Self-management levels of diet and metabolic risk factors according to disease duration in patients with type 2 diabetes.
Sommaire de l'article
Metabolic risk factors should be managed effectively in patients with type 2 diabetes mellitus (T2DM) to prevent or delay diabetic complications. This study aimed to compare the self-management levels of diet and metabolic risk factors in patients with T2DM, according to the duration of illness, and to examine the trends in self-management levels during the recent decades.
Data were collected from the Korea National Health and Nutrition Examination Surveys (KNHANES, 1998-2014). In our analysis, 4,148 patients with T2DM, aged ≥ 30 years, were categorized according to the duration of their illness (< 5 years, 5-9 years, and ≥ 10 years). Demographic and lifestyle information was assessed through self-administered questionnaires, and biomarker levels (e.g., fasting glucose level, blood pressure, or lipid level) were obtained from a health examination. Dietary intake was assessed by a 24-recall, and adherence level to dietary guidelines (meal patterns and intake levels of calories, carbohydrates, vegetable/seaweed, sodium, and alcohol) were assessed. Multivariable generalized linear regression and unconditional logistic regression models were used to compare the prevalence rates of hyperglycemia, dyslipidemia, and hypertension according to the duration of patients' illness, accounting for the complex survey design of the KNHANES.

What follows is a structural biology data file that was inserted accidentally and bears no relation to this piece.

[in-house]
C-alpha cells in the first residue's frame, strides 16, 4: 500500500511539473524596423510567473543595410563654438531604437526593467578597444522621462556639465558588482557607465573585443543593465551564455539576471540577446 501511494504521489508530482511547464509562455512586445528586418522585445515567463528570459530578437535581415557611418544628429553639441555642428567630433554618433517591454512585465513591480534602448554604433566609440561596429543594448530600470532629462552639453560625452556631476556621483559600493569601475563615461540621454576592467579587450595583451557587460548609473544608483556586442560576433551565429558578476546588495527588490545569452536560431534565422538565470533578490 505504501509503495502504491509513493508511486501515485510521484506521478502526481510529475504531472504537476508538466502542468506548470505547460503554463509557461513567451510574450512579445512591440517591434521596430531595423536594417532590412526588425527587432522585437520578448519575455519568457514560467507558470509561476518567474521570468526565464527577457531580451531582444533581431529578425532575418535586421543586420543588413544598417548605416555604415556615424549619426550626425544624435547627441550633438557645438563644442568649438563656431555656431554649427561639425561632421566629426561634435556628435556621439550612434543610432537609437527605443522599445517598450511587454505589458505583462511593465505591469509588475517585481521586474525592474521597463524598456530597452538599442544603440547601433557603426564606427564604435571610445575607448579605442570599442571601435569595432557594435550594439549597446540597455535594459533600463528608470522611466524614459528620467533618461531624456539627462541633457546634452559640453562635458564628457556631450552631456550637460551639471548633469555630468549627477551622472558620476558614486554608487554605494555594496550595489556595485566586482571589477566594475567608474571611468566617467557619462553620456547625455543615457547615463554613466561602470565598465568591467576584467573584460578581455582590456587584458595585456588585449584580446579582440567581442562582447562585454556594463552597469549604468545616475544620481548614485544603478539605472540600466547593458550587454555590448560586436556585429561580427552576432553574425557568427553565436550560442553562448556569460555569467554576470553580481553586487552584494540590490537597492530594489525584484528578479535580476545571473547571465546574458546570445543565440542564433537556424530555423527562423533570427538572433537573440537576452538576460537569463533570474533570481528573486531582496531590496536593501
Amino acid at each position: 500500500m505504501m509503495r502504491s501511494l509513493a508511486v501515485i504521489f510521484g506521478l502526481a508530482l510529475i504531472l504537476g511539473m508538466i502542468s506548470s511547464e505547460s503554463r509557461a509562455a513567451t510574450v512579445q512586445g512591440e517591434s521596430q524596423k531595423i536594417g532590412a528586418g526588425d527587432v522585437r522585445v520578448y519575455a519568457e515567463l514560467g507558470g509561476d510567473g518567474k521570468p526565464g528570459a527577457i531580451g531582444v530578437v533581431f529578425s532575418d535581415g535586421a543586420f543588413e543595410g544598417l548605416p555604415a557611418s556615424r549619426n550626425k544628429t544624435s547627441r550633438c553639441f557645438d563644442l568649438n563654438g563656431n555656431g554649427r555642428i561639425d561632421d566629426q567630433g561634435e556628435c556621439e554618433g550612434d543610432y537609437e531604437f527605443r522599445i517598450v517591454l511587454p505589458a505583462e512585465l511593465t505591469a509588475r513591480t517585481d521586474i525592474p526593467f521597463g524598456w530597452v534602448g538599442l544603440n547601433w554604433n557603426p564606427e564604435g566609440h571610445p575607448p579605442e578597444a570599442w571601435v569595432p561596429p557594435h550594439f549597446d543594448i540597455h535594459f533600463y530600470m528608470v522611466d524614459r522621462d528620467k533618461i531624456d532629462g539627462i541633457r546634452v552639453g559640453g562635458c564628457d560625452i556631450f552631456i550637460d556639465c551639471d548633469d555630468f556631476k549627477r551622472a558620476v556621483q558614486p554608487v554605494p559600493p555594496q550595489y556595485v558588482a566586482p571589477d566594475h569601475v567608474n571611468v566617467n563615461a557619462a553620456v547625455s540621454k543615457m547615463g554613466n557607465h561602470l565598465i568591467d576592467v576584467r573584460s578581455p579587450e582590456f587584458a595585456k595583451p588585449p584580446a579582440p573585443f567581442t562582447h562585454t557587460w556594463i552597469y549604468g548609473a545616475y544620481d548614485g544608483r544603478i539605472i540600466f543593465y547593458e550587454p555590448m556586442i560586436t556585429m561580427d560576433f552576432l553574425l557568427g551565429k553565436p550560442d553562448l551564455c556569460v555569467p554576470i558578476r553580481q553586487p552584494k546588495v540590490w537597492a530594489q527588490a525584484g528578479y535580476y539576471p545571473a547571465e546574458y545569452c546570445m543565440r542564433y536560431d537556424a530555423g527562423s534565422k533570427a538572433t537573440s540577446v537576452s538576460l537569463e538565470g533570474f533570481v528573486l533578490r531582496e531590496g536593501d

In the multivariable adjusted models, patients with a longer duration (≥ 10 years) of T2DM had a higher prevalence of hyperglycemia than those with a shorter duration of T2DM (< 5 years) (odds ratio 2.20, 95% confidence interval 1.61-3.01,
Although the proportion of patients with adequate control of glucose levels has improved in recent decades, poorer self-management has been found in those with a longer disease duration. These findings suggest the need for well-planned and individualized patient education programs to improve self-management levels and quality of life by preventing or delaying diabetic complications.